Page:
"I think three emails went back and forth and a couple of phone calls that delayed that person's benefits by several weeks and once the assessor has got the responses, they then have to go back to the DWP for a final decision.
She added: "The more they question and the more they look into it and decide to question the view of clinician signing that DS1500 the longer the process will take."
She said that the system also risked failing those with other conditions, such as terminal cancer or other degenerative illnesses, especially if they relied on their GP to grant a DS1500.
"We've spent quite a lot of time trying to reassure our connections that there's no penalty if the patient is lucky enough to live longer than six months.”
She added: "There have been concerns particularly with inexperienced and non-specialist clinicians over whether there is a penalty, or if they will get into trouble if someone gets something they're not entitled to if they live longer than six months."
The comments come amid growing calls from campaigners for the government to urgently publish a review of the benefits process for the terminally ill which was first announced over two years ago.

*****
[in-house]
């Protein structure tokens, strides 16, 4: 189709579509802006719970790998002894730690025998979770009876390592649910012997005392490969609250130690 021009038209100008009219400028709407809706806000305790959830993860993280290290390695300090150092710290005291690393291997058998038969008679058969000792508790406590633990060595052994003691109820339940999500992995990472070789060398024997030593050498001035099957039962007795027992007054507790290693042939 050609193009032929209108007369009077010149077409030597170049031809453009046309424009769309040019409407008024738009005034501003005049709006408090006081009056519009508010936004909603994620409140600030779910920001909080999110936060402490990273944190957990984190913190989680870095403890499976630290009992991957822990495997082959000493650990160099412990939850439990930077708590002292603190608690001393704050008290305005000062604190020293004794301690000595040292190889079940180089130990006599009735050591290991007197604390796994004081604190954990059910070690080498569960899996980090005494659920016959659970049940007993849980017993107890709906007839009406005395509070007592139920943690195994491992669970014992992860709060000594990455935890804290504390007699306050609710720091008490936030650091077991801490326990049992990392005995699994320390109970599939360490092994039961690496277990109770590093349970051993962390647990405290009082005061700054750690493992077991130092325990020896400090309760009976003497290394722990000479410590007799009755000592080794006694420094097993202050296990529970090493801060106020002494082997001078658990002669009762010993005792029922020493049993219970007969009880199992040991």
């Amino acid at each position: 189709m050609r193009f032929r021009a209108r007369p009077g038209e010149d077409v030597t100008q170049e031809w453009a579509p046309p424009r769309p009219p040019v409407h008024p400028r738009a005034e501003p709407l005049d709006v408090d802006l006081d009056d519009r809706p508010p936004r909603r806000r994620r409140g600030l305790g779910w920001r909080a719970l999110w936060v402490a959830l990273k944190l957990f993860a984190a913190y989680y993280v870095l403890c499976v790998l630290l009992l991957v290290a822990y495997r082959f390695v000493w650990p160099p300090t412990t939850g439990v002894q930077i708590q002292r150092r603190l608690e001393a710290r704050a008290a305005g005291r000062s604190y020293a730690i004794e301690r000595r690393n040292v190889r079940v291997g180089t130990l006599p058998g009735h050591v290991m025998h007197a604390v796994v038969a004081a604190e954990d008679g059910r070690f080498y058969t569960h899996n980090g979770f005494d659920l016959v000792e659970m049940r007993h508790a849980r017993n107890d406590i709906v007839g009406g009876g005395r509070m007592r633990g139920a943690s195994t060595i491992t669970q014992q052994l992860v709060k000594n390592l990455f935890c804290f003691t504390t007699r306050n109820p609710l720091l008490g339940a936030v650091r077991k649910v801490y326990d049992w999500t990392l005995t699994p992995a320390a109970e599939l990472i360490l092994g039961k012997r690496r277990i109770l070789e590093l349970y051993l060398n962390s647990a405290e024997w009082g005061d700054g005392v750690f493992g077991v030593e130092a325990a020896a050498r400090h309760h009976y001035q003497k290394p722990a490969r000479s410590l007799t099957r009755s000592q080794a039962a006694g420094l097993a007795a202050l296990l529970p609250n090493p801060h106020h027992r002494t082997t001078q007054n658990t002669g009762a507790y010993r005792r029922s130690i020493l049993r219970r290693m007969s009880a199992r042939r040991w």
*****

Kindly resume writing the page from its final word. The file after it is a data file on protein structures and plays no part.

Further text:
A Capita spokesperson said: "In partnership with the DWP, we are committed to delivering a professional, efficient and kind service for every PIP applicant we assess.
"Our assessors work to rules set by the DWP and speedily and accurately complete reports for all claimants, including those with terminal conditions.
"When doing so, they are mandated to contact the claimant's health professionals on any issues which may require further clarification."
A DWP spokesperson said: "Terminal illness is devastating, and our priority is dealing with people's claims quickly and compassionately.
"That's why throughout the pandemic we have continued to ensure fast-track access to benefits for those nearing the end of their lives.
"To ensure people receive the financial support they are entitled to, an assessment provider health professional may contact a claimant's medical practitioner, where additional information is required to help them make a decision."